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I'm a physics Ph.D student studying nonequilibrium quantum field theory with applications to phase transitions in the early universe. A particular application is baryogenesis: the question of why there more matter than antimatter in the universe.


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Nov
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reviewed Leave Closed Can a photon survive a collision? If so, is it at rest during the process?
Nov
2
reviewed Reopen Steady state of diffusion current in semiconductors
Nov
2
reviewed Reopen Why are we living in the $q$ part of the phase space?
Nov
2
reviewed Close Under what conditions a person can lift a car alone?
Nov
2
reviewed Close Determing time to complete known distance with constant acceleration
Nov
2
comment What if a probably non wave equation, satisfies the wave equation?
It is hard to tell what you are asking here. I think the first time you say "equation" you mean "function," and what do you mean by "Does it necessarily mean that it is a wave equation?" And what is a "potential wave"? A function of the form you describe obeys a certain kind of wave equation (describing waves with velocity $-a/b$), but whether it is physical or not depends entirely on the context of what you're trying to describe.
Nov
1
comment Is the “Doctor Who” spacetime affected by Hawking's chronology protection mechanism?
Note the paper [1] itself is completely classical. Your question is mentioned towards the end under "Questions for Future Consideration," along with other serious pathologies which would possibly (probably) turn up. Also the paper is not in a journal and has no cites on INSPIRE yet, so these would still be open questions. But everytime someone invents a metric that violates the energy conditions like this bad things invariably happen to it. I'm 99% certain this geometry will turn out to be semiclassically unstable.
Nov
1
comment Why isn't dark matter just matter?
@JohnFx and McGarnagle: At one time neutrinos would have seemed like a last ditch attempt to prop up an old theoretical idea (conservation of energy/momentum) that many at the time were actually considering giving up, despite a complete lack of positive evidence for their existence. Then they were found experimentally. Just because something looks vaguely like a previous episode from the history of science doesn't mean it will play out the same way. We are in new territory that hasn't been seen before. Only new experiments will settle the question once and for all.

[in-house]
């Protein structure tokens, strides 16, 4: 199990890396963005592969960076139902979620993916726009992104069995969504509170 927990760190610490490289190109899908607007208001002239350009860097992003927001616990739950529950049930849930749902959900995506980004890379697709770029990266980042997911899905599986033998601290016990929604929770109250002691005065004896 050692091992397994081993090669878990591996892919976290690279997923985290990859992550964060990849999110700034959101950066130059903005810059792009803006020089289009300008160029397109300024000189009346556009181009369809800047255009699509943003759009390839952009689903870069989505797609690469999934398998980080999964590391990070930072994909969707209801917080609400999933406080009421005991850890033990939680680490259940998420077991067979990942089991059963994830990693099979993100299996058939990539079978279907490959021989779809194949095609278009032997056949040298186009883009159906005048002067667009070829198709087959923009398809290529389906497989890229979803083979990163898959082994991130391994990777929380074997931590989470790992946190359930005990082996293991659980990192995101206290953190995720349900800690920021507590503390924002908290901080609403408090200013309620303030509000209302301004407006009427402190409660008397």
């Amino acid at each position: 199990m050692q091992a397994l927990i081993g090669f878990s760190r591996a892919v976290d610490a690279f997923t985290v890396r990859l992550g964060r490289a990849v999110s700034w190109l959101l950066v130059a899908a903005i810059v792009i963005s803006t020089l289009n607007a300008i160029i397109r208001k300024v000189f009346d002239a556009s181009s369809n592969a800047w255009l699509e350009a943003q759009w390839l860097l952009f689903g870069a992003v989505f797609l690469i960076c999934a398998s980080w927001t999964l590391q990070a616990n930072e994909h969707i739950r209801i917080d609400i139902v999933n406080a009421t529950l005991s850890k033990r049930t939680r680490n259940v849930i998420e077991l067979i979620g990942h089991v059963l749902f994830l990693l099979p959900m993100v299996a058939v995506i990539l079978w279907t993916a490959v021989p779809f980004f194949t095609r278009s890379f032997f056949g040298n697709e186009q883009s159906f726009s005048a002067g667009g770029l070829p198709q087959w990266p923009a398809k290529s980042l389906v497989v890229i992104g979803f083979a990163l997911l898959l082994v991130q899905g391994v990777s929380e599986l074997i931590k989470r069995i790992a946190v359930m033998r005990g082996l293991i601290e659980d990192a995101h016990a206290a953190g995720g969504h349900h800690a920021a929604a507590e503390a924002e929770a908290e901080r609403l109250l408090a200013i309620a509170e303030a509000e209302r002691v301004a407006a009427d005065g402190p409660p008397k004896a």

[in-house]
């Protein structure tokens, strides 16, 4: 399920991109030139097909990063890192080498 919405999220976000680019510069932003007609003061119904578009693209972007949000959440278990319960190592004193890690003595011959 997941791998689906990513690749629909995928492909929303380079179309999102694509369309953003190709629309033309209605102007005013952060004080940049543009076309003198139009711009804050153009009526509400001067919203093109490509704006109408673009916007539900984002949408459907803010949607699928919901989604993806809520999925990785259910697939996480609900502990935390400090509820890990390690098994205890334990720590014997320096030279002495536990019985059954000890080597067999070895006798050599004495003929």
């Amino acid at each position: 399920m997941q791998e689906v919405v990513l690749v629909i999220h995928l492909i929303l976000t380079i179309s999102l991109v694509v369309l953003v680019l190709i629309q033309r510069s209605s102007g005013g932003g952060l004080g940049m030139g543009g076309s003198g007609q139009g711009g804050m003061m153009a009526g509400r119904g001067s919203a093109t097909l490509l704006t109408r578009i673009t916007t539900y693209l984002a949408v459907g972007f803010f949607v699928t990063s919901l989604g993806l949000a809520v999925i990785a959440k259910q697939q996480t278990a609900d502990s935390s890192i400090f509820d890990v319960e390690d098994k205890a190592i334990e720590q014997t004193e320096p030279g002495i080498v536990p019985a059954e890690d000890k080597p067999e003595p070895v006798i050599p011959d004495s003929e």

Nov
1
comment How do we know Dark Matter is non baryonic?
If you have doubts about CDM (and we all do) it's far more constructive to propose a concrete alternative and try to constrain it. This is what has already been happening for years. If you actually read the literature it's not like nobody is talking about modified gravity or other such things. It's just not working as well as CDM (yet).
Nov
1
comment How do we know Dark Matter is non baryonic?
"If CDM existed as particles, they would have been found by now." Not necessarily true, as even a basic grasp of weak scale physics will tell you. Direct detection experiments are only just beginning to eat into the interesting parameter space of the usual models.
Oct
31
comment Reduction in gravity from photon exchange
There is no net energy decrease. The energy lost by the photons goes into increasing the kinetic energy of bodies (i.e., they absorb momentum and energy from the photons and accelerate away from each other).
Oct
31
comment Does someone falling into a black hole see the end of the universe?
@TerryBollinger It's a general fact of differential geometry that any two dimensional space is (locally) conformally flat, so if you suppress the angles and just look at the $r-t$ space you can always find a coordinate transformation that makes (radial) null rays 45 degree diagonals, and bring the metric to the form $\omega^2 (u,v)(-dv^2 + du^2) + r^2 (u,v) d\Omega_2^2$ for some suitable functions $\omega(u,v)$ and $r(u,v)$. Radial light rays becomes $v=\pm u+\text{const}$. You can't always do the same trick in $>2$ dimensions - too many degrees of freedom in the metric.
Oct
31
comment Does someone falling into a black hole see the end of the universe?
You may also be interested in Gullstrand–Painlevé coordinates which have a clearer physical interpretation than Kruskal-Szekeres in that they are adapted to a radially free-falling observer, but remain regular at the horizon. The price to pay is off diagonal terms in the metric.
Oct
30
comment Does someone falling into a black hole see the end of the universe?
Looks good!....